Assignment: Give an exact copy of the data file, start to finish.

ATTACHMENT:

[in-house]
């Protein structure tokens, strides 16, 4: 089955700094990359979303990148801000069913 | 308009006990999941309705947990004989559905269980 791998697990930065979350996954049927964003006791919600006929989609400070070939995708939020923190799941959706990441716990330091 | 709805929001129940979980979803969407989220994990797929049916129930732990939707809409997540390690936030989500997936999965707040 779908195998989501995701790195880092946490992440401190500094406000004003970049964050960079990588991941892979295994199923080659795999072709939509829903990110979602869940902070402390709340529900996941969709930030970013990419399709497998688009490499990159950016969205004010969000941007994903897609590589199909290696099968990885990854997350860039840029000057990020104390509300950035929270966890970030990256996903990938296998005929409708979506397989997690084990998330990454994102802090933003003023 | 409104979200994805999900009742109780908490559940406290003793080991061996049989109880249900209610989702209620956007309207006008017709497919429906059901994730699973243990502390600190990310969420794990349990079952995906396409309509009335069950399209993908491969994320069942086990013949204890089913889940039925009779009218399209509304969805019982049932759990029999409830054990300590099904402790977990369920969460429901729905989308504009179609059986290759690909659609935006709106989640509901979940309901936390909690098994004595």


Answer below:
[in-house]
């Protein structure tokens, strides 16, 4: 089955700094990359979303990148801000069913 | 308009006990999941309705947990004989559905269980 791998697990930065979350996954049927964003006791919600006929989609400070070939995708939020923190799941959706990441716990330091 | 709805929001129940979980979803969407989220994990797929049916129930732990939707809409997540390690936030989500997936999965707040 779908195998989501995701790195880092946490992440401190500094406000004003970049964050960079990588991941892979295994199923080659795999072709939509829903990110979602869940902070402390709340529900996941969709930030970013990419399709497998688009490499990159950016969205004010969000941007994903897609590589199909290696099968990885990854997350860039840029000057990020104390509300950035929270966890970030990256996903990938296998005929409708979506397989997690084990998330990454994102802090933003003023 | 409104979200994805999900009742109780908490559940406290003793080991061996049989109880249900209610989702209620956007309207006008017709497919429906059901994730699973243990502390600190990310969420794990349990079952995906396409309509009335069950399209993908491969994320069942086990013949204890089913889940039925009779009218399209509304969805019982049932759990029999409830054990300590099904402790977990369920969460429901729905989308504009179609059986290759690909659609935006709106989640509901979940309901936390909690098994004595």